The Power of Prototypes
By Lt. Col. Marcos A. Cervantes
Army AL&T magazine (September 18, 2017) -- Last August, senior Army leaders unveiled a new secret weapon. But it wasn’t a missile or a radar or a tank. It was the Army Rapid Capabilities Office (RCO), a new organization designed to cut through the bureaucracy and rapidly deploy technologies to combatant commanders in order to address high-priority strategic threats.
The office’s mandate, said Gen. Mark A. Milley, the Army chief of staff, was “to ensure that we’re pursing the right capabilities for our Army today and tomorrow, and to do it very quickly, and to cut through the red tape with a direct line to the secretary [of the Army] and myself—with no hurdles to jump and no bureaucracy to get lost in.”
A year later, the RCO has followed through by deploying the Army’s newest rapid prototype, which brings new defensive and offensive electronic warfare capabilities to the tactical level. Soldiers in the forests of Europe and the deserts of southwest Texas have evaluated the first phase of the RCO’s electronic warfare efforts, which combine multiple existing systems from the Army’s inventory with emerging technologies to enable ground maneuver in contested electromagnetic environments. As the RCO’s first project, the electronic warfare capability is also setting a precedent for incremental and rapid integration of prototypes for operational assessment and deployment.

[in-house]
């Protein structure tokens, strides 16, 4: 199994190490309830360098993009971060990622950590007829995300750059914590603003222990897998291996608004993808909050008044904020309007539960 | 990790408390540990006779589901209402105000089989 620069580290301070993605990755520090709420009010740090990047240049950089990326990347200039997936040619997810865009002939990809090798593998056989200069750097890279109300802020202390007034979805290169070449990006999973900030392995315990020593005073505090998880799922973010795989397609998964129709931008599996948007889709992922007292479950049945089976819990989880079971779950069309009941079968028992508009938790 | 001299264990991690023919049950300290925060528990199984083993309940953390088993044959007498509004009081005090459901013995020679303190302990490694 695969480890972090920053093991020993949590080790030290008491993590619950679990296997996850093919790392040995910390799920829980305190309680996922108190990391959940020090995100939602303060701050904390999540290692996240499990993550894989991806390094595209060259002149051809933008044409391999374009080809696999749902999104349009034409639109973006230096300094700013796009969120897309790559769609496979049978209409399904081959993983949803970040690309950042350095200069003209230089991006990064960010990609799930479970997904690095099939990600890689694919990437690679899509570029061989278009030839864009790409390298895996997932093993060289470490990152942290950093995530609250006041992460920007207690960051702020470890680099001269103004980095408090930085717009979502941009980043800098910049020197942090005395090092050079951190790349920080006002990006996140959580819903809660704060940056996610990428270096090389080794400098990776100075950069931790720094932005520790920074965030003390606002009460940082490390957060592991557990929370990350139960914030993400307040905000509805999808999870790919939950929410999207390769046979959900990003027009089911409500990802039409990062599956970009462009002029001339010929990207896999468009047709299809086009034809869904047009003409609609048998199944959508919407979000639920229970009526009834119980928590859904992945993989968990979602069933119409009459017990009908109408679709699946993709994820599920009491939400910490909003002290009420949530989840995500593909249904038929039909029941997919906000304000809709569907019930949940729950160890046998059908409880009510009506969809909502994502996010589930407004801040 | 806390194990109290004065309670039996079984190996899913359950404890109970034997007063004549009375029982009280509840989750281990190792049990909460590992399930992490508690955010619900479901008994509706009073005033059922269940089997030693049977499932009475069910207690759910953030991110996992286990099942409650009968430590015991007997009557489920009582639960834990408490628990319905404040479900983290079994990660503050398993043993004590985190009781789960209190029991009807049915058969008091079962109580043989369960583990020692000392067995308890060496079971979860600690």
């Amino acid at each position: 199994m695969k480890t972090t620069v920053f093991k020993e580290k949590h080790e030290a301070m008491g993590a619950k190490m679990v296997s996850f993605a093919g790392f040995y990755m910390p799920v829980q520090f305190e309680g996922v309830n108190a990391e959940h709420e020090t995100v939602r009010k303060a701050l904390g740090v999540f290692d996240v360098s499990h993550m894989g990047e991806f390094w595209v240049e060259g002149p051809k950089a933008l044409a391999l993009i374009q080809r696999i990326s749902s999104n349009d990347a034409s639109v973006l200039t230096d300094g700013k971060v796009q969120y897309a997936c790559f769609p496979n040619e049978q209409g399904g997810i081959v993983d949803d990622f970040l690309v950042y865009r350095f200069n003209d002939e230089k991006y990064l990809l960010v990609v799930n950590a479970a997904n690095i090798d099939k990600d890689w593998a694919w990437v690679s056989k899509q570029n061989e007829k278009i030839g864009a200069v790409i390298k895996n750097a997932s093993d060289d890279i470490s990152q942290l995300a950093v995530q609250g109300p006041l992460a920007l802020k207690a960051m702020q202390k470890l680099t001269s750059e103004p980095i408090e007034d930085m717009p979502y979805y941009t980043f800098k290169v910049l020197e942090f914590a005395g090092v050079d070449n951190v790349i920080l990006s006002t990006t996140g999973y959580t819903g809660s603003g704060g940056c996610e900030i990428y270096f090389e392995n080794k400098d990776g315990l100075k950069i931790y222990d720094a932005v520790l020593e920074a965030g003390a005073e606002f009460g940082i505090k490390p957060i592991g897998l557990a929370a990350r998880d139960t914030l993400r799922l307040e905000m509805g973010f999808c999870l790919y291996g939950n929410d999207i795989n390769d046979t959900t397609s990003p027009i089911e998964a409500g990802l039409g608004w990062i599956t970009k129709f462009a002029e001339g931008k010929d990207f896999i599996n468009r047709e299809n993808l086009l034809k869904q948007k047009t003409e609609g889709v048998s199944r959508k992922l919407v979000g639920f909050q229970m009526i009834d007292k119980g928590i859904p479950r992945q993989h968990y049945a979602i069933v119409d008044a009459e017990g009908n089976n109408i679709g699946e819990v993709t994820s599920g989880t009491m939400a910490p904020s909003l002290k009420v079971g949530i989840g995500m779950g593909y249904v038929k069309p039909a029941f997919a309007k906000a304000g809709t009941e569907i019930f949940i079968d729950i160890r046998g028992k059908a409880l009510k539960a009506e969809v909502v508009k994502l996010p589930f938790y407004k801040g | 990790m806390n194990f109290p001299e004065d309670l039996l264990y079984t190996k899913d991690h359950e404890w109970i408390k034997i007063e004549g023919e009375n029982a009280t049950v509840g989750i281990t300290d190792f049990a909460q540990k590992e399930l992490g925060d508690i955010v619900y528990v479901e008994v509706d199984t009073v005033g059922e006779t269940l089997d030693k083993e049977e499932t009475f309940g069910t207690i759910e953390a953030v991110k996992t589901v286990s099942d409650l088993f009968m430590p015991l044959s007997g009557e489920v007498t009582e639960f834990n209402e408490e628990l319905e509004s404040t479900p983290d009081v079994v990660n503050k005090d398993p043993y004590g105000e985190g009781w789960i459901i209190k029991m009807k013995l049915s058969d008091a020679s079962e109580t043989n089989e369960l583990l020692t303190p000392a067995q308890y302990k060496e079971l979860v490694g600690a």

Bridge to the Future Force
While the RCO continues to evolve, it’s making the progress that Milley and other senior leaders envisioned. Formed as a direct pipeline for senior leaders to address combatant commanders’ strategic-level gaps against near-peer threats, the RCO serves as a bridge to enduring Army programs by fielding a “good enough” solution that meets a critical need now, and continuously adding new technology as the state of the art progresses.
The RCO’s one- to five-year timeframe for equipment delivery fits between the Army’s Rapid Equipping Force, which has the task of delivering commercial-off-the-shelf items to deployed company-level units in less than two years—and usually in 180 days or less—and traditional programs of record, which often take many years to field and are intended to provide enduring equipment for the entire force. The RCO is also focused on providing combatant commanders decisive capabilities in contested environments, with the initial focus areas of cyber, electronic warfare, robotics, counter-unmanned aerial systems (UAS), and positioning, navigation and timing (PNT).
The power behind the RCO is the direct involvement of the secretary of the Army, the chief of staff of the Army and the Army acquisition executive, who together make up a board of directors that makes decisions on RCO projects. The RCO also incorporates direct feedback from combatant commanders and collaboration across the acquisition and operational communities into its operating model.